Ways to Consume Cannabis and Dosing
1.Smoking completely burns the inhaled cannabis product. This can be associated with chronic bronchitis. It also completely degrades the cannabinoids and other phyto-chemicals, which may have some influence on the effect.
2.Vaporization heats the cannabis product to at a lower temperature inorder to release the phyto-chemicals which are inhaled. Less heat also means less degradation of the phyto-chemicals. It is also less irritating to the lungs.
Advantages of inhalation include a quick onset (5-15 minutes) and a duration of 2-3 hours. This makes it easier to titrate the dose. Some clinicians consider it to be the preferable method. There have been no studies linking inhalation to lung cancer.
1.Sublingual sprays, tincture, and possibly infused oils are held under the tongue to allow absorption directly into the bloodstream. Liver processing is by-passed, which can make some changes to the phyto-chemicals and possibly the effects. It has a fairly quick action ( 15-30 minutes) and about a 5 hour duration.
2.Infused oils and tinctures can be swallowed by drops or capsules and edibles processed as food or drink. Dosing can be calculated, although it may be more difficult to evaluate since the onset can be 1-3 hours with a 5 plus hour duration. The phyto-chemicals pass through the digestive tract and are processed by the liver prior to entering the bloodstream. There is a greater risk of drug interaction with other medications which are metabolized by the liver. The concentrations of the contents in edibles is more difficult to determine. Therefore, the labels may not accurately determine the dose ingested. Edibles are the least predictable for medical use. The best information on how to combine cannabis with food can be found at jeffthe420chef.com.
Topical in the form of infused oils, creams and trans-dermal patches can be effective for local applications and absorption into the bloodstream. This may be better for elderly patients since CBD is better absorbed than THC. Onset is about 20 minutes. Duration can be 6-12 hours.
Rectal and vaginal suppositories are available but may be more effective for local use.
Finding the correct dose that will be helpful is finding the sweet spot for you. In other words the goal is to use the minimum effective dose. Many times too much can have the opposite of the desired effect. It is not necessary to experience euphoria or intoxication in order to receive a medical benefit. Also different varieties or cultivars can produce different effects. This is where a knowledge of not only the cannabinoid content but also terpene content can be valuable. Most varieties available in dispensaries have a high THC (this is responsible for euphoria and intoxication) content and a low CBD content. The so-called hemp varieties contain high CBD amounts with almost no THC. For most medical applications a 1:1 ratio of THC:CBD is preferred. This may require mixing Cannabis from different sources. Everyone is different, so titration and experimenting with dosing is necessary. Start low and go slow is the rule to use.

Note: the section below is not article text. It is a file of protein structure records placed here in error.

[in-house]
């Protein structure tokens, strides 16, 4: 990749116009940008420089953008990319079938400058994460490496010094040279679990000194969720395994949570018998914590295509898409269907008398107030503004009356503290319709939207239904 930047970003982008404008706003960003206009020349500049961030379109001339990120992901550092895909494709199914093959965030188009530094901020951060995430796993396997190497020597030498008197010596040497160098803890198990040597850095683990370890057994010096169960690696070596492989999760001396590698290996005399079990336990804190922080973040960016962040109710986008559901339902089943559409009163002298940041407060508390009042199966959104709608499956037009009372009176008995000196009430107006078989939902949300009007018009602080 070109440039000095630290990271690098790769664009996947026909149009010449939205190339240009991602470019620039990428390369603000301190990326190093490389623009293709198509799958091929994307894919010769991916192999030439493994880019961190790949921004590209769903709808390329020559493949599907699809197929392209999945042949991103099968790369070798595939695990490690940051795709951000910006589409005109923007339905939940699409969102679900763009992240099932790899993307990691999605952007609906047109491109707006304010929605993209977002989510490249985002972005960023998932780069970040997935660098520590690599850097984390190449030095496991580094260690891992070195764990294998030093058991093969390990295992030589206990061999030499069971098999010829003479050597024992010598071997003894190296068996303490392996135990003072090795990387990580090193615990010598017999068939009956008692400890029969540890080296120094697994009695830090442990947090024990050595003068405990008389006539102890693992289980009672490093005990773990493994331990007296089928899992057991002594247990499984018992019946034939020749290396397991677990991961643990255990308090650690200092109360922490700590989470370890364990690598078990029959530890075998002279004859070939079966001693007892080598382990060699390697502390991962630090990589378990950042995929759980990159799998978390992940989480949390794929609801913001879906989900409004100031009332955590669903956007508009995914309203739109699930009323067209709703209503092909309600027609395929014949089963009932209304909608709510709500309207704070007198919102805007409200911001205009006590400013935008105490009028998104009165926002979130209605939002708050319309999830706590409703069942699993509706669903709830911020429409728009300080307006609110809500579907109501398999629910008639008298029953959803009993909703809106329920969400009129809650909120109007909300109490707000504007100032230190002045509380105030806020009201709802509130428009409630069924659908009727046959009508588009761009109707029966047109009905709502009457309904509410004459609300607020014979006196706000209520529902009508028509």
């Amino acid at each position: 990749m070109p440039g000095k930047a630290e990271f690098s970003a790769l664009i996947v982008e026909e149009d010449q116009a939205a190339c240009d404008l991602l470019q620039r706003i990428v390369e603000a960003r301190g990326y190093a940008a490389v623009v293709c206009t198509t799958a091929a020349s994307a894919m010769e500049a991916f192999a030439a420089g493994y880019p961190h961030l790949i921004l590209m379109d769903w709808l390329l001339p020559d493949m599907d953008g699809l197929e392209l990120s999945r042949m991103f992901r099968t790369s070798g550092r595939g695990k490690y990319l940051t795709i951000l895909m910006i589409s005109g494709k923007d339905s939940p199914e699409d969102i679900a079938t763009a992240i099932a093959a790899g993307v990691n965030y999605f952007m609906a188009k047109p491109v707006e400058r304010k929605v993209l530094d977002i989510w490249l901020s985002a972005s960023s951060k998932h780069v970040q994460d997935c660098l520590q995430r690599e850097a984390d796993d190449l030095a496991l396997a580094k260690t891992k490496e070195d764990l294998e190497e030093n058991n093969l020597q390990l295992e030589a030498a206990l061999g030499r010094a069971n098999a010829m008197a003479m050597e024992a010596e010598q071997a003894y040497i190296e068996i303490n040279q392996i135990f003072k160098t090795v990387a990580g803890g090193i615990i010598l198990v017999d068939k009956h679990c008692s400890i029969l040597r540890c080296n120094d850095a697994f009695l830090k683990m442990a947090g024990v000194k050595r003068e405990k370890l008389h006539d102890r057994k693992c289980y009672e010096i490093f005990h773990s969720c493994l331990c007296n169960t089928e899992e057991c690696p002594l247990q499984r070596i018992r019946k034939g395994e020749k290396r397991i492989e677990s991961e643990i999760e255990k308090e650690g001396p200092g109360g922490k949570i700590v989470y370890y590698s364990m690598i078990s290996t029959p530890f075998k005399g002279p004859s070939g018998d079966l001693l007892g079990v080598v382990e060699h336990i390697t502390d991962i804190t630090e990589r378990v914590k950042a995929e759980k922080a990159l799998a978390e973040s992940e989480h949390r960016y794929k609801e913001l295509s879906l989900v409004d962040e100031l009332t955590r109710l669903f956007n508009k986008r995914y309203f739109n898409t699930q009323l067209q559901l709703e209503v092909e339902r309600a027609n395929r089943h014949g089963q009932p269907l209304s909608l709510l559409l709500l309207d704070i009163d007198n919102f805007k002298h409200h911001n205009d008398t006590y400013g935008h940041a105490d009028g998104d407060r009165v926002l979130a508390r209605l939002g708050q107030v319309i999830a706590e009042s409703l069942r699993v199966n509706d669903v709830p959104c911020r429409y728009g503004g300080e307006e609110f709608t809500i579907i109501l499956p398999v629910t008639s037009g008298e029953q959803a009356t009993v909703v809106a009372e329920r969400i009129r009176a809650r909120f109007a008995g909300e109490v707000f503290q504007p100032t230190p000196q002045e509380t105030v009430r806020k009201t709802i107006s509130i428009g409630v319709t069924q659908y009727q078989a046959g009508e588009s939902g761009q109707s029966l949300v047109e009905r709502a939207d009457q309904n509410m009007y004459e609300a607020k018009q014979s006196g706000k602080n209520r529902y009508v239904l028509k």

Inhalation provides the quickest effect. Edibles are slow acting. Both can be difficult to dose. The most effective dosing is probably customized tinctures made by you or an experienced herbalist.
I would believe that microdosing with a cannabis extract, adding digestive system healing herbs as well as dietary and the lifestyle changes that modulate your stress response will aid healing of most if not all chronic illnesses.
The following is an excerpt from a Rolling Stone Magazine interview with Dr. Dustin Sulak:
“I discovered that most people have a certain threshold of cannabis,” Sulak says. “Below it they’ll experience a gradual increase in health benefits, and above it they’ll start building tolerance, experiencing diminishing benefits and more side effects, like short term memory loss and clumsiness.” He adds, “I can’t tell you your perfect dose, but I can teach you how to find it for yourself.”
He describes the system. “Abstain from cannabis for two days. On day three, consume one milligram of THC and one milligram of CBD, preferably in a tincture or oil where they can be measured precisely. Before consuming, ask yourself three questions, and answer on a scale of one to 10: How easy is it to breathe, how comfortable and calm does your body feel and how easy is it for you to smile authentically, to feel content and grateful?”
After writing down your scores, he says, you take the cannabis, wait 45 minutes and ask the questions again. If there’s been no change in your scores and you’ve felt no effect, increase the dose by one milligram.
“You repeat this process over the next few days,” he says, “increasing the dose by small increments. When you reach a point where you feel a difference after consuming, you’ve found your minimal effective dose.”
At this point, he asks patients to continue raising the dose by tiny amounts. At some point, he says, there will be no further benefit from a higher dose. “You’ve established your therapeutic range, and can take the minimum dose.”
I asked how he treats heavy users who’ve developed a high tolerance. Sulak says they begin by abstaining for 48 hours. “That’s all – that’s the magic time when tolerance gets reset.” During that time, he tells them to exercise and eat foods that support the body’s health. Then they follow the same protocol as new cannabis users, gradually increasing the dose until they feel an effect.
Sulak did a survey of 48 heavy users who’d followed the protocol, and found that afterward, they were using less than half the cannabis they’d used before and getting better results. “You’re saving money,” he says. “If you’re a smoker, you’re saving smoke exposure to your lungs, and having less side effects.”
James Brent DDS